House of the Vampire (2021)
Updated: Aug 12, 2022
A Nimble Homage to the Gothic Vampire Stories of Yesterday
Score 7/10 - Recommended
Posted by Kevin Nickelson | August 11th, 2022
Synopsis: In Victorian England, a vengeful 18th century vampire stalks a widower and his family in their secluded manor.
Ever the cross that indie filmmakers must bear is the notion that ambition outweighs reality of the resources available to create. Specifically, as it pertains to budget. Success in a project comes down to simply making the most creatively out of what funds you have at your disposal. For many the average filmmaker this dilemma provides a certain amount of scapegoating to be just enough on the surface as an artist to satisfy financial backers and the fan base alike. The few who separate themselves from the rest of the flock as truly gifted helmers manage to, at least, eke out an original twist, a unique setting or theme.
If you have $500 and you need to recreate 19th century Victorian period, using the money to rent an old style-looking house and ransacking the local theatrical costume rental shop goes a long way toward showing a bit of style and atmosphere. Working within a meager budget even if it means grilled cheese sandwiches for lunch the entire shoot (on government cheese no less). The folks at Raven Hill Pictures likely did not have those extreme lows in budget but, from what is observed in viewing their 2021 short House of the Vampire, the phrase “spare no expense” was not likely uttered at any point by the producer.
Yet director Michael Smith still manages to craft a nimble homage to the gothic vampire stories of yesterday done to abandon by Hammer Films and Dan Curtis (he of Dark Shadows creating fame). A secluded manor house in Victorian England proves the perfect landing spot for an 18th century vampiress to be resurrected and cause havoc with the family now living there. Credit to Smith for not simply copying the old tropes (wooden stake in the heart, garlic to repel the creature, biblical scripture repetition needed etc.) used by the screenwriters of old in dealing with the fanged beast. Iron spikes play a prominent role here (yes, along with still a contrivance or two of running water and the crucifix) as does light bouncing from a mirror.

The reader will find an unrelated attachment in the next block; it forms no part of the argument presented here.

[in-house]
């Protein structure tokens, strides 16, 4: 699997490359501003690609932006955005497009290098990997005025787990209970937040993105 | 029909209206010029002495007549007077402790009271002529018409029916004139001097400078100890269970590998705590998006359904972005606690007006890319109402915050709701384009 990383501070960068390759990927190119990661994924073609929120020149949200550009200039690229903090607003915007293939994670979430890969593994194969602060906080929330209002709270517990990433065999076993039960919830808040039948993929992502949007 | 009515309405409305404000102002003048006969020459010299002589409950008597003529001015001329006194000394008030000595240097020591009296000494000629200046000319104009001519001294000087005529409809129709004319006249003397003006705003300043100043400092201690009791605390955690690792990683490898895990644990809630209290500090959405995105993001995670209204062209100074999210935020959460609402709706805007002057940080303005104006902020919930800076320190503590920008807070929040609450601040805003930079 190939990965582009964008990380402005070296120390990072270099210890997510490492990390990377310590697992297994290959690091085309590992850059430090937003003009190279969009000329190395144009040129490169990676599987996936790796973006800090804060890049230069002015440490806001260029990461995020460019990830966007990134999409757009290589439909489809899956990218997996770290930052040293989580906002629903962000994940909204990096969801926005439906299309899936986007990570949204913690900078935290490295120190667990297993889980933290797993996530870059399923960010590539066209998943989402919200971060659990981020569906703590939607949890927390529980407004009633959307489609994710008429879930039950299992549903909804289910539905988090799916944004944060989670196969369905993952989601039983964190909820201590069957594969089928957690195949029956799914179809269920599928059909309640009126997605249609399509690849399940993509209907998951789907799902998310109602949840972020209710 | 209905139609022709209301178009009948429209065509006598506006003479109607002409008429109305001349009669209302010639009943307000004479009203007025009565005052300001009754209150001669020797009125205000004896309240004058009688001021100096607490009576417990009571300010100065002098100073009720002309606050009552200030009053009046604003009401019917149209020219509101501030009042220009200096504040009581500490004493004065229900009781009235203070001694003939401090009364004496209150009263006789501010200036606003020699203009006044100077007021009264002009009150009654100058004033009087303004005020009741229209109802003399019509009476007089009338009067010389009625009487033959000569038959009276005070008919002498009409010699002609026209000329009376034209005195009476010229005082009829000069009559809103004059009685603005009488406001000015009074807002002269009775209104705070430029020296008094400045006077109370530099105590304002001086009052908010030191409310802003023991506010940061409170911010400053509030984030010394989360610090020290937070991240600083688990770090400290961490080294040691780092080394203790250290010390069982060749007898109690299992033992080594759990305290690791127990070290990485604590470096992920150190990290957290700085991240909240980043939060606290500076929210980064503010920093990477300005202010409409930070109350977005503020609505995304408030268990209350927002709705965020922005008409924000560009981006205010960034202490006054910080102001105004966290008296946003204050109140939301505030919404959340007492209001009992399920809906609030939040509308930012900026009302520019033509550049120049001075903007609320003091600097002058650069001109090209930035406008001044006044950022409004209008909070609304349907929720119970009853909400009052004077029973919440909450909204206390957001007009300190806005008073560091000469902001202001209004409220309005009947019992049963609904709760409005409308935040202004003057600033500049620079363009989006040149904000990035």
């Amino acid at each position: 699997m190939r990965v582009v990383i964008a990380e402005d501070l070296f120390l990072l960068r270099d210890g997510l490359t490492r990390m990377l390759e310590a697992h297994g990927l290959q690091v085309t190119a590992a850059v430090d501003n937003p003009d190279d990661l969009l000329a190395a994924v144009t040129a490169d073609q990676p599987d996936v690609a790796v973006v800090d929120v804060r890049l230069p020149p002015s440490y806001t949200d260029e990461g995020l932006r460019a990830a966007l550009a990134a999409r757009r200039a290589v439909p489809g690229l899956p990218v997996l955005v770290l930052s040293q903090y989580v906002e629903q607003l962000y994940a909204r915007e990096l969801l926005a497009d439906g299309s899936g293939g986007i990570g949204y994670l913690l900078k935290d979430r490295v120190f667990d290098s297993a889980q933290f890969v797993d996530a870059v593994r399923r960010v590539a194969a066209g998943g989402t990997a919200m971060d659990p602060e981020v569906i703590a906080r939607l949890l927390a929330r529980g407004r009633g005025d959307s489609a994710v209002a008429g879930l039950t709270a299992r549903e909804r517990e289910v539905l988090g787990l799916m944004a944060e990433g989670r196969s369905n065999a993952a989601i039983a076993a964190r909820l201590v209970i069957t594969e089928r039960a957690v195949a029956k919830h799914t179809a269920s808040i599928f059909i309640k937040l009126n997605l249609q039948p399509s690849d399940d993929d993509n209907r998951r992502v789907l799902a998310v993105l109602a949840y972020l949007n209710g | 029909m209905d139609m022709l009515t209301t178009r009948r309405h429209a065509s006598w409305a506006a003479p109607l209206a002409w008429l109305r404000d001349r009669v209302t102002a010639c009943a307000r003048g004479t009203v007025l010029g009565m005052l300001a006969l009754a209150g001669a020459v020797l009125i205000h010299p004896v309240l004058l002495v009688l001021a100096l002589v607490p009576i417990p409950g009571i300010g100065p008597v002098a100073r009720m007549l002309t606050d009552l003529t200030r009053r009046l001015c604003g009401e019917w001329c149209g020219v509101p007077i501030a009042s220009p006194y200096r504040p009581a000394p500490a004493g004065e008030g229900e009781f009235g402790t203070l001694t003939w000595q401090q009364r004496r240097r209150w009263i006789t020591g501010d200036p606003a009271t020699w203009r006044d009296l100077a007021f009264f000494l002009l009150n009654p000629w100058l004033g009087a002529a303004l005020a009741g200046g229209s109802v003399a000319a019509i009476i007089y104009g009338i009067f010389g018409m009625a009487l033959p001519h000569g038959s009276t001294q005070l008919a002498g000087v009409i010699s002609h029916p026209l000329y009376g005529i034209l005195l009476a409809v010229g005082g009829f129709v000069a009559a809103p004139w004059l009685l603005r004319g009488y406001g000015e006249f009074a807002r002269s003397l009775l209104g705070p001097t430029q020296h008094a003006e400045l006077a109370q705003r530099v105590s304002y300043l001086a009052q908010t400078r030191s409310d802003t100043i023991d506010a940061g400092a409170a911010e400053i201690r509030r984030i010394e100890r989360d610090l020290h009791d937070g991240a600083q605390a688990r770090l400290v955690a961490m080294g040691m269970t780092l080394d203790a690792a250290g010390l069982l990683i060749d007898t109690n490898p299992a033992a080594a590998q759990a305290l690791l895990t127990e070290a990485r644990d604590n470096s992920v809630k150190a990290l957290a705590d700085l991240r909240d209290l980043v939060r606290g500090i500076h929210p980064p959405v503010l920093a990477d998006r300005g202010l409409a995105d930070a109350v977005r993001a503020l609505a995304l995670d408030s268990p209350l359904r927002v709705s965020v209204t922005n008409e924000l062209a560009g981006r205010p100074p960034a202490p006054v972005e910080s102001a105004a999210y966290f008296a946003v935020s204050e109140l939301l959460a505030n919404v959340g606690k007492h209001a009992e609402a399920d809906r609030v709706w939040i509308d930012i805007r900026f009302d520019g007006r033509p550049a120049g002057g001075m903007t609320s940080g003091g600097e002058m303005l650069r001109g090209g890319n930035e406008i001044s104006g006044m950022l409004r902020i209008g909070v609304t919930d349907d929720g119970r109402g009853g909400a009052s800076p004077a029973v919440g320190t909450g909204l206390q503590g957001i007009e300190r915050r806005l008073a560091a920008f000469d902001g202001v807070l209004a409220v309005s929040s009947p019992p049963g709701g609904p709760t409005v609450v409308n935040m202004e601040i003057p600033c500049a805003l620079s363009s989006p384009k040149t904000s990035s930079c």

Credit to Smith for not simply copying the old tropes
At 49 minutes in length, the project feels more than a short and more like the 2nd feature quickies that studios like Universal and Columbia cranked out in the 1940s to pad their double bills. It’s fast-paced but still offers enough of a modicum of fleshing out of the characters and even a few flashbacks for exposition.
On the downside, I did note the odd prop mistake as it pertains to time period. The swivel office chairs used in a few scenes look just a bit too modern for 19th century and the hair styles do not seem to reflect the period much. Still, this is all a nitpick, really. Enough atmospheric dressing was applied to the set design to convincingly place the viewer in period. On a technical level, there are some neat moments involving cgi (bat swarms, the vampiric girl disappearing into clouds of smoke) that help belie the budget constraints and some truly grisly gore moments for fans of blood packet effects.
The entire cast is effective in what are rather stock type roles. Joseph Moreland is curmudgeonly as the patriarch Reginald Abshire. Seth Moreland is appropriately tight-lipped as the young hero William Abshire and Madison Liesch lends strength to the heroine Lillian role. Mary Kay Riestenberg is all snarl and hiss as the titular bloodsucker and a load of fun under a heavy layer of makeup.
If you are seeking example of helmers who have the capability and desire to do more with less, you would do well to give a watch to House of the Vampire, an easy, gory and fun way to spend an hour. Perhaps best at the stroke of midnight on a Saturday night.